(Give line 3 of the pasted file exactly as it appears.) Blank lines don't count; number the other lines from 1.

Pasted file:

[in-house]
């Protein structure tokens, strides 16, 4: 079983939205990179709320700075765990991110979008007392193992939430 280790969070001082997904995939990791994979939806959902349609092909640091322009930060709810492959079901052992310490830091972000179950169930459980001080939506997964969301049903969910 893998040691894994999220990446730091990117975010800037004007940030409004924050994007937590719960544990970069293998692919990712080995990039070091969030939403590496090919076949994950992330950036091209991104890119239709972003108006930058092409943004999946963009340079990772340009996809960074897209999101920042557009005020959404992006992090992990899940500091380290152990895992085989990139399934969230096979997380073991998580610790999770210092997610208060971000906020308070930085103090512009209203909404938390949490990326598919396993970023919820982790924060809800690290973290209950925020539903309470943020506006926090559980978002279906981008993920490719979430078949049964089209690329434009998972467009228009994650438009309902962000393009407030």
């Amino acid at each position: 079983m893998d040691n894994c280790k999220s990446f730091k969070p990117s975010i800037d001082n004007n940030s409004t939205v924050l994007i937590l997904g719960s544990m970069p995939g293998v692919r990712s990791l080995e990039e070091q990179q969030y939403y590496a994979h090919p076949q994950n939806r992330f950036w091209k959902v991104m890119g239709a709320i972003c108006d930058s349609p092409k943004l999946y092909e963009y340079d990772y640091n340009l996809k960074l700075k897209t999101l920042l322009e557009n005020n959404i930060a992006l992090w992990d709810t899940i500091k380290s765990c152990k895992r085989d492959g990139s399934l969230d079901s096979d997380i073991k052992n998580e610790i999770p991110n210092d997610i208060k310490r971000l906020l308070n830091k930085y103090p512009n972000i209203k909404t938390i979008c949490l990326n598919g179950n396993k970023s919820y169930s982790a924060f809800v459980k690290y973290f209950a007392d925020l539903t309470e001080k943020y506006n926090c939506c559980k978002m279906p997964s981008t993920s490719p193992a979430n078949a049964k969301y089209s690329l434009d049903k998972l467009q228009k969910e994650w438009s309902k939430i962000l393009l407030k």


């Amino acid at each position: 079983m893998d040691n894994c280790k999220s990446f730091k969070p990117s975010i800037d001082n004007n940030s409004t939205v924050l994007i937590l997904g719960s544990m970069p995939g293998v692919r990712s990791l080995e990039e070091q990179q969030y939403y590496a994979h090919p076949q994950n939806r992330f950036w091209k959902v991104m890119g239709a709320i972003c108006d930058s349609p092409k943004l999946y092909e963009y340079d990772y640091n340009l996809k960074l700075k897209t999101l920042l322009e557009n005020n959404i930060a992006l992090w992990d709810t899940i500091k380290s765990c152990k895992r085989d492959g990139s399934l969230d079901s096979d997380i073991k052992n998580e610790i999770p991110n210092d997610i208060k310490r971000l906020l308070n830091k930085y103090p512009n972000i209203k909404t938390i979008c949490l990326n598919g179950n396993k970023s919820y169930s982790a924060f809800v459980k690290y973290f209950a007392d925020l539903t309470e001080k943020y506006n926090c939506c559980k978002m279906p997964s981008t993920s490719p193992a979430n078949a049964k969301y089209s690329l434009d049903k998972l467009q228009k969910e994650w438009s309902k939430i962000l393009l407030k």